Not Have Simple Past Tense
Finally, the present perfect form ('I have not seen it before.' ) is correct if the two have not yet finished the episode, because B is talking about an experience that he has not had before. (See here for a simple explanation of the uses of the present perfect.) Conclusion. Future perfect simple ( I will have worked eight hours ) - English Grammar Today - a reference to written and spoken English grammar and usage - Cambridge Dictionary. Complete the following sentences using the past simple in English: 1. My father (go) to work by car yesterday. This morning I (have) a shower. My sister (not clean) her room on Saturday. The birds (fly) over our heads. Last week my family (buy) a new table for the dinning room. The other day, I (lose) my math’s book.
Simple Past Tense Explanation
How are you all? Good, we hope! So, we’ve previously looked at the modal verb “can” in the present tense and “cannot” or “can’t” in negative form in the present tense and it was relatively simple, right? Well, today we are going to look at how to use “can” in the past simple.
Not Have Past Simple Sentences
Simple Past (Summary) be, do, have and irregular verbs in the Simple Past; Diagram of the Simple Past; Form of the Simple Past; Pronunciation of -ed; Questions in the Simple Past; Short/contracted and long forms in the Simple Past; Signal words for the Simple Past; Spelling of verbs in the Simple Past; Use of the Simple Past. How to use “can” in the past simple. Like in the present tense where “can” is the conjugation used for all subjects, we can all rejoice once again as in the past simple “could” is the conjugation for all subjects too with not one subject having an exception. In the negative in past simple we would say “could not.
How to use “can” in the past simple
Like in the present tense where “can” is the conjugation used for all subjects, we can all rejoice once again as in the past simple “could” is the conjugation for all subjects too with not one subject having an exception. In the negative in past simple we would say “could not” or with contraction “couldn’t”.
I could ski ten years ago.
I couldn’t sleep last night.
Questions with “could”
Like when we form questions in the present tense with “can” by inverting the verb and the subject, you’ll be very happy to know that it is that simple in the past with “could” as well.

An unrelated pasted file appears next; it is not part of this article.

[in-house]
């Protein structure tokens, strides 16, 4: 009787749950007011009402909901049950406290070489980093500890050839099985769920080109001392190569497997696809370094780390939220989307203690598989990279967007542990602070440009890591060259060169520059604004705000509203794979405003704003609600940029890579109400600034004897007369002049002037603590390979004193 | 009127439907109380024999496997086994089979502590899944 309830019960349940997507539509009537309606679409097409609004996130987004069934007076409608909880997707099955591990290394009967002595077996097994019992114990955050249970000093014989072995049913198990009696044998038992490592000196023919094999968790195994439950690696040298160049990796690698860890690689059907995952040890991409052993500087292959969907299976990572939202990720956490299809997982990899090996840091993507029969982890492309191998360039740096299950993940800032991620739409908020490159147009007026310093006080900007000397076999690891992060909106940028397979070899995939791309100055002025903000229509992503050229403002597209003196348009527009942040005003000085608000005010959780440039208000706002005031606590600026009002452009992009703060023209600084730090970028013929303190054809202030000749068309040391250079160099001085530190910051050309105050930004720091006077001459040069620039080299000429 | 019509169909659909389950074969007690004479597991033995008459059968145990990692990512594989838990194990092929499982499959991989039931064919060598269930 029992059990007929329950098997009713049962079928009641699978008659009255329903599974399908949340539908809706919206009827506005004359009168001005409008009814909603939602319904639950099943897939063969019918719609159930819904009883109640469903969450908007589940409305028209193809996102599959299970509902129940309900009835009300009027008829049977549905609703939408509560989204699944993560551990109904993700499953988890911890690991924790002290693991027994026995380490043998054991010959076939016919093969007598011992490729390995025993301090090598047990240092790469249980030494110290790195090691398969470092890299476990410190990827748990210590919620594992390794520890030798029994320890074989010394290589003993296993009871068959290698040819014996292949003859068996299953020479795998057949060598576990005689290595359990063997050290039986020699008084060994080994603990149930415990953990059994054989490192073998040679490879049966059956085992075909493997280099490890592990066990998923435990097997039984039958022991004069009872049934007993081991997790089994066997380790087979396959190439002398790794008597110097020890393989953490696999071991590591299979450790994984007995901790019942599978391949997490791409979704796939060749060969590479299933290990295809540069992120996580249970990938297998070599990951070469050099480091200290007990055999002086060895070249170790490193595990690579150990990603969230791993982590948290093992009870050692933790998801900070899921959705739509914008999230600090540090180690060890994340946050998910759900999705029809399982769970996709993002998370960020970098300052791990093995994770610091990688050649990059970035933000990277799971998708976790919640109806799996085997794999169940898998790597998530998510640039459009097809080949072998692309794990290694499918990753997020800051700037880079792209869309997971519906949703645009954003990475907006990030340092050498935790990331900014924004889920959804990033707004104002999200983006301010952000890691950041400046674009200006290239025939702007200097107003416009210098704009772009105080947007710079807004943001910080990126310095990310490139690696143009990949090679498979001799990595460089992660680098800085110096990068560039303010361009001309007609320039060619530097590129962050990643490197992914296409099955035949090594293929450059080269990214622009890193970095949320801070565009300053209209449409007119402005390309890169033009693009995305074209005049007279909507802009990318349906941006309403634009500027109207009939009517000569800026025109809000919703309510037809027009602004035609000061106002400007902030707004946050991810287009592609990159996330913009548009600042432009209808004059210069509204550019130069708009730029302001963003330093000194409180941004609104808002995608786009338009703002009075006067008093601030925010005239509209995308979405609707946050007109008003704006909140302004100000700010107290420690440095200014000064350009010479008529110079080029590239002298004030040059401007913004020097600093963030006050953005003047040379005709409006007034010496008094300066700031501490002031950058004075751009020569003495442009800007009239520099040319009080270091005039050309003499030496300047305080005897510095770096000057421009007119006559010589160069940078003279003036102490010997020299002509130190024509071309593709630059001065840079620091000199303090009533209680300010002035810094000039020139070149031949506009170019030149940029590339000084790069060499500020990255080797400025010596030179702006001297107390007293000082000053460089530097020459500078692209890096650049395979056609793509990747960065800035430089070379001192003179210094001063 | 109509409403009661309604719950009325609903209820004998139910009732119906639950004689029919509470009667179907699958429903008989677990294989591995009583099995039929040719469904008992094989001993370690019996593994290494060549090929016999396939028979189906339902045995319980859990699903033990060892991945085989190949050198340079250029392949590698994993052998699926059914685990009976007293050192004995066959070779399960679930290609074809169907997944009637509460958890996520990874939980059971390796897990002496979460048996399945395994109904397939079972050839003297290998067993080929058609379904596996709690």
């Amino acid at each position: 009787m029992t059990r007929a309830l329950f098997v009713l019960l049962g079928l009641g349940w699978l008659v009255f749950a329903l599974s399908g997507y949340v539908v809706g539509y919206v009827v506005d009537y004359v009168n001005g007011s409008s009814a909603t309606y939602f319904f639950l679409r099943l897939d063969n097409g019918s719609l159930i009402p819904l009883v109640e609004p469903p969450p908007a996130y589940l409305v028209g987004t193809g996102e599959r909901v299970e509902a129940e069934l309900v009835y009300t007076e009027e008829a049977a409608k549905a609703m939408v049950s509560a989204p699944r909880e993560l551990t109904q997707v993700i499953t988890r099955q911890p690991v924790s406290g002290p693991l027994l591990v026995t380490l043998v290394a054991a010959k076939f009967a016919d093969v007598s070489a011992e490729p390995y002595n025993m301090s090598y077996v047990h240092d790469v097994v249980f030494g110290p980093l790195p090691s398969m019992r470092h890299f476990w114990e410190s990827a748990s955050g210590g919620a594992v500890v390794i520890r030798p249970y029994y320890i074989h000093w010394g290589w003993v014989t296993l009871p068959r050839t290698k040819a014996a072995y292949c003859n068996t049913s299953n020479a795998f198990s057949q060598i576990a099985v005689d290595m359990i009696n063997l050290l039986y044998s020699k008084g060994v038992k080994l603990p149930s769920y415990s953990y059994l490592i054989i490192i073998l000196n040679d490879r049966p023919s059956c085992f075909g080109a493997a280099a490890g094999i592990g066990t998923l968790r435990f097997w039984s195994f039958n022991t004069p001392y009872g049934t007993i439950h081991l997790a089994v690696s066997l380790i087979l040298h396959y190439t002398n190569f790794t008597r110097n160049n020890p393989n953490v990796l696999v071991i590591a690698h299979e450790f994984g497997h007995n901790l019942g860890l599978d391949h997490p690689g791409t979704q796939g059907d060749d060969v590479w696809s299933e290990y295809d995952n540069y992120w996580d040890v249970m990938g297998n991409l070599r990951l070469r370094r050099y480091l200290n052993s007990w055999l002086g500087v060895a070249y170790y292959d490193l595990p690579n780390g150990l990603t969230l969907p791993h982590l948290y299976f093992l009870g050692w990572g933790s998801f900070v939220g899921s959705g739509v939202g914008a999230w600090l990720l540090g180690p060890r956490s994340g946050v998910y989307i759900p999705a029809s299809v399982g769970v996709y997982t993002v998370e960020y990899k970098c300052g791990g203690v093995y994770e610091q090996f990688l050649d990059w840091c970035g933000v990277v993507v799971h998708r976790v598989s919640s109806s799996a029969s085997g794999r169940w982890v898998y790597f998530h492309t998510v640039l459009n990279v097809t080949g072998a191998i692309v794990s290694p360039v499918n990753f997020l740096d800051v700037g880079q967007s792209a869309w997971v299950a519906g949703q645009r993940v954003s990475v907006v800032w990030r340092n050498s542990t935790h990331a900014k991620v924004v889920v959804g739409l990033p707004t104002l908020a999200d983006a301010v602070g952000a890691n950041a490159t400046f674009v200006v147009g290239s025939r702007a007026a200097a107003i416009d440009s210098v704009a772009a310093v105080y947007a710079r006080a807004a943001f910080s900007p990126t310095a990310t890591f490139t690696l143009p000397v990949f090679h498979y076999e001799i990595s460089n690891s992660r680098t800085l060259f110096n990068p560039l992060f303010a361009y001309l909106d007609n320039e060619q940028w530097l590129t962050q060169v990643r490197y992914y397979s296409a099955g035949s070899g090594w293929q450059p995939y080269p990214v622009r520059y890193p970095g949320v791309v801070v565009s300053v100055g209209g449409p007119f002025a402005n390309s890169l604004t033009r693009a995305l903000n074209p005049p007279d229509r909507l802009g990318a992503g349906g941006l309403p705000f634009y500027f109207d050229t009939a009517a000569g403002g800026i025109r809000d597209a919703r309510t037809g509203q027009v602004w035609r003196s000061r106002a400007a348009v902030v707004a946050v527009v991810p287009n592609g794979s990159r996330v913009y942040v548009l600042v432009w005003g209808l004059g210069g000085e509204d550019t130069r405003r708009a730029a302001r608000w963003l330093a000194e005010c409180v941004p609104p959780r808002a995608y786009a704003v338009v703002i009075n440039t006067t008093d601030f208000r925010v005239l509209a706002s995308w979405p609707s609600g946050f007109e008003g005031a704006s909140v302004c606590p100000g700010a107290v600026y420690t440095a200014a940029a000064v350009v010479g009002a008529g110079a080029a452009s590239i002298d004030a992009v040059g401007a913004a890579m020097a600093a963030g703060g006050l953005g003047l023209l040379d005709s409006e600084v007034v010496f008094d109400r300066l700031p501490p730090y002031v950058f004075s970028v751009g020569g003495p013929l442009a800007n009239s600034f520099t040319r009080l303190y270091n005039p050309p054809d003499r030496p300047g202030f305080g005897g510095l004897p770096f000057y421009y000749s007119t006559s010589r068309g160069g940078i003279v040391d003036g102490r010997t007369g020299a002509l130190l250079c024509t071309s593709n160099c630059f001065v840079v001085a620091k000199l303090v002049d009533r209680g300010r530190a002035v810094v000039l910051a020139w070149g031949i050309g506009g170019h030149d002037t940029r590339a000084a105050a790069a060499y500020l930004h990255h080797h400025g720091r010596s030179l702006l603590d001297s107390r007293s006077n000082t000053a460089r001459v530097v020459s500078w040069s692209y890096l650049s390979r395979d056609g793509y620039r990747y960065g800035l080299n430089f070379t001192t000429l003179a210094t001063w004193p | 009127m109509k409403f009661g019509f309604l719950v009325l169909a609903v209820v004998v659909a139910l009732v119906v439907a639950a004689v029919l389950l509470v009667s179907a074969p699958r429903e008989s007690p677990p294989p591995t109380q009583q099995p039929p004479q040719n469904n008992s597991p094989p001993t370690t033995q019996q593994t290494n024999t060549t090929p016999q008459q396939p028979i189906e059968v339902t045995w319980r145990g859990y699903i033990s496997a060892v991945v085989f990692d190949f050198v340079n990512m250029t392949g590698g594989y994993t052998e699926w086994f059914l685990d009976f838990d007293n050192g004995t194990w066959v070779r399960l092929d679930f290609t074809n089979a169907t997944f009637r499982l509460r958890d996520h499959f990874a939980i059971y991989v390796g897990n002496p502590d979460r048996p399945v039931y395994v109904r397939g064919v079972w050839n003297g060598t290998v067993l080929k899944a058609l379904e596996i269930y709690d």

Could you understand her?
Could he get the TV to work?
Furthermore, like in the present tense with “can”, we can also do the same in the past simple with “could”
Could you understand what he said?
Yes, I could
Could she understand the question?
Yes, she could.
Could he pay the bill?
Yes, he could
Could they solve the problem?
Yes they could.
Impossibility with “couldn’t”
Like in the present tense when we use “can’t” to express impossibility, “couldn’t” is used in the past to express the same.
We couldn’t park in front of the entrance.
He couldn’t enter the country. He didn’t have a visa.
We couldn’t take the children to see the film. It was for adults only.
They couldn’t take photos in the museum. It was forbidden.
If you couldn’t practise this grammar point before…
If you were not able to express inability or impossibility in the past before reading this, then now is your chance to practise this grammar point as much as you can until you have it mastered. What are you waiting for? It’s time to practise!
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Grammar Past Simple
In the simple past tense, negative and question forms are made using the auxiliary verb 'do' (in its past form, 'did') followed by the simple form of the main verb. This page explains the rules.
1. Forming a negative
Negatives in the simple past are formed by adding didn't (informal) or did not (formal) before the simple form of the verb. The verb BE is an exception to this; in the case of BE, we just add n't (informal) or not (formal) after 'was' or 'were':
|Simple past statement||Informal negative||Formal negative|
|I had a car.||I didn't have a car.||I did not have a car.|
|You ate my toast.||You didn't eat my toast.||You did not eat my toast.|
|He was here yesterday.||He wasn't here yesterday.||He was not here yesterday.|
|They were in the park.||They weren't in the park.||They were not in the park.|
2. Forming a yes/no question
Yes/no questions are also created using the auxiliary did. This time, the auxiliary is placed before the subject. The verb BE is an exception; in this case, we move BE before the subject. Here are the rules:
|Simple past statement||Yes/no question|
|He brought his friend.||Did he bring his friend?|
|They had a party.||Did they have a party?|
|You were here.||Were you here?|
|She was sick.||Was she sick?|
3. Forming a WH- question
WH- questions (using words such as 'what', 'when', and 'where') are also created by putting the auxiliary did before the subject (or moving BE, as explained above). Then, you add the WH- word at the beginning. Here are some examples:
|Statement||Yes/no question||WH- question|
|The building fell down.||Did the building fall down?||Why did the building fall down?|
|They lived in Vancouver.||Did they live in Vancouver?||Where did they live?|
|The store was closed.||Was the store closed?||Why was the store closed?|
|They were wolves.||Were they wolves?||What were they?|
When you are sure that you understand the lesson, you can continue with the exercises.